First published in the 1940s, Wiener’s ideas were rapidly popularized during the following three decades in fields as varied as anthropology, politics, economics, and art. In the leaflet that accompanied Phitotron, Glusberg describes the tomatoes’ and lettuces’ responses to changes in light and humidity using a singular cybernetic jargon or “cyberspeak,” in which ontological distinctions between animals, plants, humans, and machines are displaced by a universal model of information exchange between systems.20Historian of science Slava Gerovitch proposes the notion of “cyberspeak” in his study of cybernetics in the Soviet Union. See Gerovitch, From Newspeak to Cyberspeak: A History of Soviet Cybernetics (Cambridge, MA: MIT Press, 2002). He writes: “When there is an external modification, the organism ‘informs itself about it’ and adecuates [sic] its functioning in accordance. . . . They [the plants] are machines, that is, predictable processes; this shapes them as cybernetic objects. . . . The process which the animal, the vegetable or the human being follows can be predicted.”21Jorge Glusberg, Benedit: Phitotron (New York: The Museum of Modern Art and Centro de Arte y Comunicación, 1972), https://www.moma.org/documents/moma_catalogue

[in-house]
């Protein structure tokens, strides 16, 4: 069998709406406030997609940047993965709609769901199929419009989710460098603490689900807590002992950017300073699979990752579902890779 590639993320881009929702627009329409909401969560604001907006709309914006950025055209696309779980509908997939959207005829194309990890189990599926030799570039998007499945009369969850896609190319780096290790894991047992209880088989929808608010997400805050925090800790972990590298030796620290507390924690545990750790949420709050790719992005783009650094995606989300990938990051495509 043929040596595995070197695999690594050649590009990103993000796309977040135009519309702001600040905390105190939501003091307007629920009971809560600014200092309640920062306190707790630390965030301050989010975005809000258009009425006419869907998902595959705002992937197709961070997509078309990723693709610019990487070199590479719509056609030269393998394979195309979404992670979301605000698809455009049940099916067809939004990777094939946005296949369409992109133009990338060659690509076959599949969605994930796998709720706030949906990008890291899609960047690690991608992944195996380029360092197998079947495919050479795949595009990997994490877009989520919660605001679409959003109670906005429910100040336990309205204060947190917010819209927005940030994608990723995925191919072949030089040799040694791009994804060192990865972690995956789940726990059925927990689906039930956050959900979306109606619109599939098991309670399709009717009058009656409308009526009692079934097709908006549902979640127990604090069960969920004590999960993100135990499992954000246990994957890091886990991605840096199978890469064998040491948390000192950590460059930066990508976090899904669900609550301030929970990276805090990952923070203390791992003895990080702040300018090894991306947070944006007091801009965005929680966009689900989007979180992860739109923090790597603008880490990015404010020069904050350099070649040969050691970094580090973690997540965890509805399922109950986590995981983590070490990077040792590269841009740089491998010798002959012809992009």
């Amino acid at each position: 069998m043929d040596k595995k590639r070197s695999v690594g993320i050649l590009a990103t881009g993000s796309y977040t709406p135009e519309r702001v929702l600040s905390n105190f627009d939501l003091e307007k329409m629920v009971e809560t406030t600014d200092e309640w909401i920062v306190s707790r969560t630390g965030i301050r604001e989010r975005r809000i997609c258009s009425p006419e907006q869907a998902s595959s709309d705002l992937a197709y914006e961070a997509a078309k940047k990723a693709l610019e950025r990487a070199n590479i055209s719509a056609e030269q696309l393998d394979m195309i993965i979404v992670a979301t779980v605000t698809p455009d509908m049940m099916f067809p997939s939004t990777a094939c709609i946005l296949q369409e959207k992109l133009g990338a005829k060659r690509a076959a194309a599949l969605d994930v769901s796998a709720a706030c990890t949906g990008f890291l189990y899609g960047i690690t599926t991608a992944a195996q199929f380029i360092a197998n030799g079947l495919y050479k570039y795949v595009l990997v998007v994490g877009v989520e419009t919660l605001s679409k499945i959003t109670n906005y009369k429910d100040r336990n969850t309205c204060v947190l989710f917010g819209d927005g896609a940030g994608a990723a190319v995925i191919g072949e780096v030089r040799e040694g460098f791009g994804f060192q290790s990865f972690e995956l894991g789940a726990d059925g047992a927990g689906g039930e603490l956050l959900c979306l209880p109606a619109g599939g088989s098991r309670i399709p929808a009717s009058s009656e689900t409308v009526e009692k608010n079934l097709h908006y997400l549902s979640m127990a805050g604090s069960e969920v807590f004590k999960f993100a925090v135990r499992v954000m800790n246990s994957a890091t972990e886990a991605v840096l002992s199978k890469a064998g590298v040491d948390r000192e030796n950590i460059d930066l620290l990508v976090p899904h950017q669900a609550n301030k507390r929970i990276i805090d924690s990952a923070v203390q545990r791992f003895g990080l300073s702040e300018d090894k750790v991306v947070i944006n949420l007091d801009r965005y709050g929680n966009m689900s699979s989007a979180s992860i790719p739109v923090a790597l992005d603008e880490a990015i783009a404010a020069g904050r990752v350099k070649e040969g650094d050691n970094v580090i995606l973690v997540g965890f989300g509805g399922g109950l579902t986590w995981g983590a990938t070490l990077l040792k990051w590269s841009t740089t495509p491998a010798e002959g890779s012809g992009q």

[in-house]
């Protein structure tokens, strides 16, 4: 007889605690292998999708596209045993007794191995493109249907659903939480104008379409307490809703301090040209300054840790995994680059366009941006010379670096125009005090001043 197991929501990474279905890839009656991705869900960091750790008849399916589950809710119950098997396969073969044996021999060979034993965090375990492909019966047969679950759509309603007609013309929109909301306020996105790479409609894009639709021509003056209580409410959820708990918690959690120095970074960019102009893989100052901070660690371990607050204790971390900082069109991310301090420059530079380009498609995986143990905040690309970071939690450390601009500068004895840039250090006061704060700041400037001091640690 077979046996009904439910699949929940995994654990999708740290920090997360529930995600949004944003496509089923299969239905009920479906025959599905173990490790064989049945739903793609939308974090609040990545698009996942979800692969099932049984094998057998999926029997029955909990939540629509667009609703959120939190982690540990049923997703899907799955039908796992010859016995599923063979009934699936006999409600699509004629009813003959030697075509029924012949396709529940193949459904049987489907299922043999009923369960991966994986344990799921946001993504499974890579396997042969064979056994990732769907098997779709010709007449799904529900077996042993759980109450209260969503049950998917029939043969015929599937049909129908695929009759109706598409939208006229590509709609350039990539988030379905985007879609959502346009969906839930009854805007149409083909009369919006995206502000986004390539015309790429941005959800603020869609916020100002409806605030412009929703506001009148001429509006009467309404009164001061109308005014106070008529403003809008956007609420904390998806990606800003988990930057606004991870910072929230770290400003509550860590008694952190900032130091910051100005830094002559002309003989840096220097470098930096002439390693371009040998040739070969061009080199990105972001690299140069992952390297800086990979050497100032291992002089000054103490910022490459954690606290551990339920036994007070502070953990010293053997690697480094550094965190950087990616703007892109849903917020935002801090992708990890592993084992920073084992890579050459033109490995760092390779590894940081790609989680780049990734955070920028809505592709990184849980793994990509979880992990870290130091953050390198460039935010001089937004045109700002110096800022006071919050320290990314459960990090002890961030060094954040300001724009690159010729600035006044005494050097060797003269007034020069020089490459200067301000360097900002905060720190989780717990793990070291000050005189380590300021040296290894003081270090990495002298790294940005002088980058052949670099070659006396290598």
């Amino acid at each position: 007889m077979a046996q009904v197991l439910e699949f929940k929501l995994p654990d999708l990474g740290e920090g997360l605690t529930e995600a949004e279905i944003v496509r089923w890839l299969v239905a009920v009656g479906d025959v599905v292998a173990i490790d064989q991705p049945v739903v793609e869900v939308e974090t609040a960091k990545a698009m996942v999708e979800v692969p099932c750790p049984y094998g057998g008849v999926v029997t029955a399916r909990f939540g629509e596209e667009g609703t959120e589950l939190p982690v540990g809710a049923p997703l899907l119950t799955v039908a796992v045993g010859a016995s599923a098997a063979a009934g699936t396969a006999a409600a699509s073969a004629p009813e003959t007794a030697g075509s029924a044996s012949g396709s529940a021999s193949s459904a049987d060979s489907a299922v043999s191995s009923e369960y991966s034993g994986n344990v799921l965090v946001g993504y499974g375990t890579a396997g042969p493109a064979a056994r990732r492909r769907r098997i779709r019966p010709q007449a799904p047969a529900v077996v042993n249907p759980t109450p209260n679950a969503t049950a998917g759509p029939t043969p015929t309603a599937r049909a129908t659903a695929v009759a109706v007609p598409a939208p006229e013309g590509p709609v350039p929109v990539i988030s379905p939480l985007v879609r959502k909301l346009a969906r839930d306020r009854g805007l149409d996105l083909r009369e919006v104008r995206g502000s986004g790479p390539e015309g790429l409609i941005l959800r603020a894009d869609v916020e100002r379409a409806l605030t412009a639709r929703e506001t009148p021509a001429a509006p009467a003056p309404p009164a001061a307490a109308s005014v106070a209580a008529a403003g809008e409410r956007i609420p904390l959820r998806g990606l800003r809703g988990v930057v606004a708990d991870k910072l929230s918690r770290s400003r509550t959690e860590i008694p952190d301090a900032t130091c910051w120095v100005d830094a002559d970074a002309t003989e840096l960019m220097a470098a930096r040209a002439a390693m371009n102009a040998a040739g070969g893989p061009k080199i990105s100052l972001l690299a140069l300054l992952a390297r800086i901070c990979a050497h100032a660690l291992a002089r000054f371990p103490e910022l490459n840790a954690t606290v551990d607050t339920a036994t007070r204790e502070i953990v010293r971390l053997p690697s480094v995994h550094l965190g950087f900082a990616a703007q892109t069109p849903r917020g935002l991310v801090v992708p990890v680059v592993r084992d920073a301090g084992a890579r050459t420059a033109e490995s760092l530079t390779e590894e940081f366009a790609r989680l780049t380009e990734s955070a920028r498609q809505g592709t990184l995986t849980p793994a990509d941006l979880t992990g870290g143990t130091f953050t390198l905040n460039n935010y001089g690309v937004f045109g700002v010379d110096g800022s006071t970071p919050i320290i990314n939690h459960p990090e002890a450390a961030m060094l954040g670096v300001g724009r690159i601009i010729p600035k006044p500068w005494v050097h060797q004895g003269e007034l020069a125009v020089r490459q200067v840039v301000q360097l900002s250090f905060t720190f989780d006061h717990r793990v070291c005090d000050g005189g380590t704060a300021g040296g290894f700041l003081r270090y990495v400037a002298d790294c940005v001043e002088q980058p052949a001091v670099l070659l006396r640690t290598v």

The casting of plants as machines in Glusberg’s discussion of Phitotron echoes earlier attempts at appropriating a cybernetic epistemology in an artistic context. Three key exhibitions paved the way: Cybernetic Serendipity, curated by Jasia Reichardt at the Institute of Contemporary Arts in London in 1968; Glusberg’s own Cybernetics and Art, organized at the Bonino Gallery in Buenos Aires in 1969; and Software: Information Technology: Its New Meaning in Art, curated by Jack Burnham at the Jewish Museum in New York in 1970. Beyond making available a new language to discuss art and the relationships that art triggers and mobilizes, according to Nicolas Schöffer, one of the pioneering artists interested in cybernetics, this science opened the possibility of creating “intelligent” and “liberated” sculptures capable of “offer[ing] to the spectator a spectacle that is always varied and different.”22Quoted in Andreas Broeckmann, “Towards the Art and Aesthetics of the Machine,” in Machine Art in the Twentieth Century (Cambridge, MA: MIT Press, 2016), 97. Art historian Andreas Broeckmann similarly argues that cybernetics brought a new notion of the machine to the field of art, by incorporating the ideas of interactivity and change, and thus setting itself against the “retro” mechanical sculptures of, for instance, Jean Tinguely.23Ibid., 94. For a discussion on the relationship between cybernetics and interactivity and play in Reichardt’s exhibitions Cybernetic Serendipity (ICA, London, 1968) and Play Orbit (curated in collaboration with Peter Jones and first shown in the National Eisteddfod of Wales, then at the ICA, London, in 1969), see Tim Stott, “When Attitudes Became Toys: Jasia Reichardt’s Play Orbit,” Art History 41, no. 2 (April 2018): 344–69.